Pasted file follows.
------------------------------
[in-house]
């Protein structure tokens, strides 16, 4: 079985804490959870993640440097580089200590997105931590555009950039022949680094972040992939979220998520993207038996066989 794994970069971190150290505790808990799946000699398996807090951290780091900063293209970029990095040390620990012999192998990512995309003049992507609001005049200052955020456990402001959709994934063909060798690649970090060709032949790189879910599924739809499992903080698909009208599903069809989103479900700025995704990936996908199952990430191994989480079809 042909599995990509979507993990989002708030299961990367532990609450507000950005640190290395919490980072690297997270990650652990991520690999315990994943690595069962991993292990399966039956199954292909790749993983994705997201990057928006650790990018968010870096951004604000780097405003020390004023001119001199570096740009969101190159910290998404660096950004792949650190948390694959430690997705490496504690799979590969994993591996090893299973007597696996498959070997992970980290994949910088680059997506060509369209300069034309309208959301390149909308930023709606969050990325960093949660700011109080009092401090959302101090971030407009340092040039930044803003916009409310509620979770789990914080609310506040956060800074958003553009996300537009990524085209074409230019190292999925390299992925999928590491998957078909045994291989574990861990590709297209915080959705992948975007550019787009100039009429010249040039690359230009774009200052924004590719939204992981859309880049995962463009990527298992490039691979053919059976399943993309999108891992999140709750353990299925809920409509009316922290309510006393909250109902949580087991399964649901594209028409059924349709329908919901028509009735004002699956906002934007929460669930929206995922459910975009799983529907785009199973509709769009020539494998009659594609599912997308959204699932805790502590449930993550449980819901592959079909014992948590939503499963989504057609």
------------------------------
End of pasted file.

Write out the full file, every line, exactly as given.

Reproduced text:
[in-house]
């Protein structure tokens, strides 16, 4: 079985804490959870993640440097580089200590997105931590555009950039022949680094972040992939979220998520993207038996066989 794994970069971190150290505790808990799946000699398996807090951290780091900063293209970029990095040390620990012999192998990512995309003049992507609001005049200052955020456990402001959709994934063909060798690649970090060709032949790189879910599924739809499992903080698909009208599903069809989103479900700025995704990936996908199952990430191994989480079809 042909599995990509979507993990989002708030299961990367532990609450507000950005640190290395919490980072690297997270990650652990991520690999315990994943690595069962991993292990399966039956199954292909790749993983994705997201990057928006650790990018968010870096951004604000780097405003020390004023001119001199570096740009969101190159910290998404660096950004792949650190948390694959430690997705490496504690799979590969994993591996090893299973007597696996498959070997992970980290994949910088680059997506060509369209300069034309309208959301390149909308930023709606969050990325960093949660700011109080009092401090959302101090971030407009340092040039930044803003916009409310509620979770789990914080609310506040956060800074958003553009996300537009990524085209074409230019190292999925390299992925999928590491998957078909045994291989574990861990590709297209915080959705992948975007550019787009100039009429010249040039690359230009774009200052924004590719939204992981859309880049995962463009990527298992490039691979053919059976399943993309999108891992999140709750353990299925809920409509009316922290309510006393909250109902949580087991399964649901594209028409059924349709329908919901028509009735004002699956906002934007929460669930929206995922459910975009799983529907785009199973509709769009020539494998009659594609599912997308959204699932805790502590449930993550449980819901592959079909014992948590939503499963989504057609």